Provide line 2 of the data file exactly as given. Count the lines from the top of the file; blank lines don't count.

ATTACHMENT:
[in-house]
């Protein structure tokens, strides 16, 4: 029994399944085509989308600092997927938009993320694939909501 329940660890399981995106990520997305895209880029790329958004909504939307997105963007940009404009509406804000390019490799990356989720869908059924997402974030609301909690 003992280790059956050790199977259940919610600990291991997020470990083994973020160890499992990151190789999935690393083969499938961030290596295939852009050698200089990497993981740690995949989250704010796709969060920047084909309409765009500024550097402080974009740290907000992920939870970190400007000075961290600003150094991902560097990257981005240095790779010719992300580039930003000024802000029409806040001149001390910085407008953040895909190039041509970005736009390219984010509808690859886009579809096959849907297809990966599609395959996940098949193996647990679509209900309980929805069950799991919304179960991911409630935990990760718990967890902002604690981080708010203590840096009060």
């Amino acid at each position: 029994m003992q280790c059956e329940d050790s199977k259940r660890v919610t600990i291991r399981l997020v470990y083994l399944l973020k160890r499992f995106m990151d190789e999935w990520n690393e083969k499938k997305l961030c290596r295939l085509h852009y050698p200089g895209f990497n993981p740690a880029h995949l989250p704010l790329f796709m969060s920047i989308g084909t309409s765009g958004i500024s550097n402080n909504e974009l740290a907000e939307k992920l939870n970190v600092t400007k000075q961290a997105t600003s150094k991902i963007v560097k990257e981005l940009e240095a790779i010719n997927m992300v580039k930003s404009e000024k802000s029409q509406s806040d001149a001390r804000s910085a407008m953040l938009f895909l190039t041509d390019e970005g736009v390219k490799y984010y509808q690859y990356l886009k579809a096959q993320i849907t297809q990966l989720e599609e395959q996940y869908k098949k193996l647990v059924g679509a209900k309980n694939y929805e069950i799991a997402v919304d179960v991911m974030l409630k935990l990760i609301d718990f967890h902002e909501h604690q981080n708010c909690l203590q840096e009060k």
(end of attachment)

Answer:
């Protein structure tokens, strides 16, 4: 029994399944085509989308600092997927938009993320694939909501 329940660890399981995106990520997305895209880029790329958004909504939307997105963007940009404009509406804000390019490799990356989720869908059924997402974030609301909690 003992280790059956050790199977259940919610600990291991997020470990083994973020160890499992990151190789999935690393083969499938961030290596295939852009050698200089990497993981740690995949989250704010796709969060920047084909309409765009500024550097402080974009740290907000992920939870970190400007000075961290600003150094991902560097990257981005240095790779010719992300580039930003000024802000029409806040001149001390910085407008953040895909190039041509970005736009390219984010509808690859886009579809096959849907297809990966599609395959996940098949193996647990679509209900309980929805069950799991919304179960991911409630935990990760718990967890902002604690981080708010203590840096009060």